Huw Le Lytle answers all your questions in his column of wit and wisdom, For the Asking!
Huw’s for the asking!
BY Huw Le Lytle
In today’s questions …
Tricks, Treats, Tinsel, Toys, and Troublemakers
Q: Hi Huwie! Which movies should I watch at Halloween and Christmas? Also what is your favourite toy and what is the best way to ignore negative comments from people
– Kay, Warwickshire, UK
A: Dear Kay, these are such good questions. I don’t think I have any favourite Halloween movies, although I do tend to favour those featuring a dog as a central protagonist. It is best not to watch scary ones with Human, however, because the spontaneous screams are simply too much for my delicate disposition. So I think at the top of my list might be It’s the Great Pumpkin, Charlie Brown. There is also a lesser-known movie, what I like to think has achieved cult status among my dog pals … The Dog Who Saved Halloween. This movie was only ever released straight to television, but I think that’s because dogs aren’t allowed in movie theatres and have to watch movies at home. So, of course, straight to television it was! And then I would probably also recommend The Lost Boys. This movie is both a veritable classic as well as a dog movie, with at least two dogs featuring as major stars – Thorn, the video store dog, and Nanook, the Malamute.
And for Christmas movies, I have a lot of favourites. Again, those featuring dogs are at the top of my list. So The Dog Who Saved Christmas is of course right up there. But some other favourites are: A Dog Walker’s Christmas Tale, A Belle for Christmas, 12 Dog Days Till Christmas, Nine Dog Christmas (now there’s a number to aim for!), A Dog Named Christmas, A Doggone Christmas, Santa Buddies, the whole Santa Paws series … and Elf.
What’s my favourite toy? That’s an easy one. My favourite toy is any toy that someone else is already playing with first.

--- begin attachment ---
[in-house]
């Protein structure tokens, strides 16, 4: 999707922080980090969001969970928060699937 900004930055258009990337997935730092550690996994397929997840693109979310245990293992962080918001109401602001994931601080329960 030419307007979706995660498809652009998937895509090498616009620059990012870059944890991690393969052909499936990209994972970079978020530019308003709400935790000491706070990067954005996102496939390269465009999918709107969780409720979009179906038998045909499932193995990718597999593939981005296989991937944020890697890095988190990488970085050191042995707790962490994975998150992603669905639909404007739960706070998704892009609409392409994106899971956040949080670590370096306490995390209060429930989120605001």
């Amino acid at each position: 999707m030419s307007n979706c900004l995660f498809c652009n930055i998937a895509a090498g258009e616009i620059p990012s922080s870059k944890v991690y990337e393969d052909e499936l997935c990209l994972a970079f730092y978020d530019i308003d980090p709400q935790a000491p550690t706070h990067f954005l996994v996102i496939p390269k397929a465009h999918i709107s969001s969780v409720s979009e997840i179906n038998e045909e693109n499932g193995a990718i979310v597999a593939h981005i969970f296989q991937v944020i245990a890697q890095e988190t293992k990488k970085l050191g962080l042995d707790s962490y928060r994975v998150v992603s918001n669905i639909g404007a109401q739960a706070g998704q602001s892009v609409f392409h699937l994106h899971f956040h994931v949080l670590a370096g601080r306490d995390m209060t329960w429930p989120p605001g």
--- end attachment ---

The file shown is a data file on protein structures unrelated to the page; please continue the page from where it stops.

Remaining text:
And your last question is a very important one. Sadly, a lot of people forget to see the good and just focus on the negative. And if they keep doing that it can be very unfair and demoralising for you. Some experts say it is because those people are trying to compensate for their own lack of confidence. But other experts have said more recently that it is actually because those people are just plain mean. So let’s think about the mean ones first. The most important thing is not to let them see that their comments affect you, because it is your reaction they want. Or at least, it is your reaction that moves everything up to the next level. It is like if an angry dog starts barking and carrying on at me. I always just keep going on my way, and usually that is then the end of it. But suppose (completely out of character, of course) I turned around and started barking back. Then it would get us all nowhere. We would all start barking and getting more and more upset. But even then, I don’t blame the angry dog. The difference between dogs and humans, as I see it, is that humans can be malicious for no good reason. As the scientists say, Humans can be just plain mean. But in my view, dogs do everything for good sense, not bad measure. Sometimes good dogs get shown the wrong thing, and so they act badly. So the secret is to show them what makes good sense. So, thinking about those humans who might be insecure, you could try this with them. For those who are being mean out of their own insecurities and fears, think of ways that you can make them see good sense. Ask them questions about their negative comments, such as how to improve, or what to change. Or just smile and agree. It is amazing how that disarms angry people. In other words, give them a metaphorical pat (I would never recommend actually patting a human, however, ha ha!), tell them everything is going to be ok, and interact again when everyone is relaxed. And if that still doesn’t work, just keep your distance if you can, and play in another part of the dog park with the pals who matter. Life is too short and precious for pointless scrapping.
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